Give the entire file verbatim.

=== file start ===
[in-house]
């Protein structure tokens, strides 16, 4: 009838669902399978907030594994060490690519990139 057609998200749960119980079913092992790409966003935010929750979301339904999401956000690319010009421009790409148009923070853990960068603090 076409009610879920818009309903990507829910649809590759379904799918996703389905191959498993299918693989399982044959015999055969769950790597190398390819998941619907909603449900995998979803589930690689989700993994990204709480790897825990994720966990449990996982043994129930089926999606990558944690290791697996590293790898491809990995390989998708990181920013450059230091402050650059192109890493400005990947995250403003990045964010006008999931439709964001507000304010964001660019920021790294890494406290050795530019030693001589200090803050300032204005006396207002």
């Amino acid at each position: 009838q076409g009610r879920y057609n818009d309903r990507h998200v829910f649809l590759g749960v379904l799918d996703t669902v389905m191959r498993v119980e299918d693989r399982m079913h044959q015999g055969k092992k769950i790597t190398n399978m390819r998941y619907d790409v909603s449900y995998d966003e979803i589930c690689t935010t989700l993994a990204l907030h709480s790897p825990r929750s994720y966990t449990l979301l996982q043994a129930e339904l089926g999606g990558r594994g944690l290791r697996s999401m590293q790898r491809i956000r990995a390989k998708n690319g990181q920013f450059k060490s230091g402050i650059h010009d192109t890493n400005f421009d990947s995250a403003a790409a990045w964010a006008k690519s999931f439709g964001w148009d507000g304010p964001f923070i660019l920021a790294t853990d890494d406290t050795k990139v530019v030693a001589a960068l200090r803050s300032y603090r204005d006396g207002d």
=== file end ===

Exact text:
[in-house]
């Protein structure tokens, strides 16, 4: 009838669902399978907030594994060490690519990139 057609998200749960119980079913092992790409966003935010929750979301339904999401956000690319010009421009790409148009923070853990960068603090 076409009610879920818009309903990507829910649809590759379904799918996703389905191959498993299918693989399982044959015999055969769950790597190398390819998941619907909603449900995998979803589930690689989700993994990204709480790897825990994720966990449990996982043994129930089926999606990558944690290791697996590293790898491809990995390989998708990181920013450059230091402050650059192109890493400005990947995250403003990045964010006008999931439709964001507000304010964001660019920021790294890494406290050795530019030693001589200090803050300032204005006396207002």
């Amino acid at each position: 009838q076409g009610r879920y057609n818009d309903r990507h998200v829910f649809l590759g749960v379904l799918d996703t669902v389905m191959r498993v119980e299918d693989r399982m079913h044959q015999g055969k092992k769950i790597t190398n399978m390819r998941y619907d790409v909603s449900y995998d966003e979803i589930c690689t935010t989700l993994a990204l907030h709480s790897p825990r929750s994720y966990t449990l979301l996982q043994a129930e339904l089926g999606g990558r594994g944690l290791r697996s999401m590293q790898r491809i956000r990995a390989k998708n690319g990181q920013f450059k060490s230091g402050i650059h010009d192109t890493n400005f421009d990947s995250a403003a790409a990045w964010a006008k690519s999931f439709g964001w148009d507000g304010p964001f923070i660019l920021a790294t853990d890494d406290t050795k990139v530019v030693a001589a960068l200090r803050s300032y603090r204005d006396g207002d």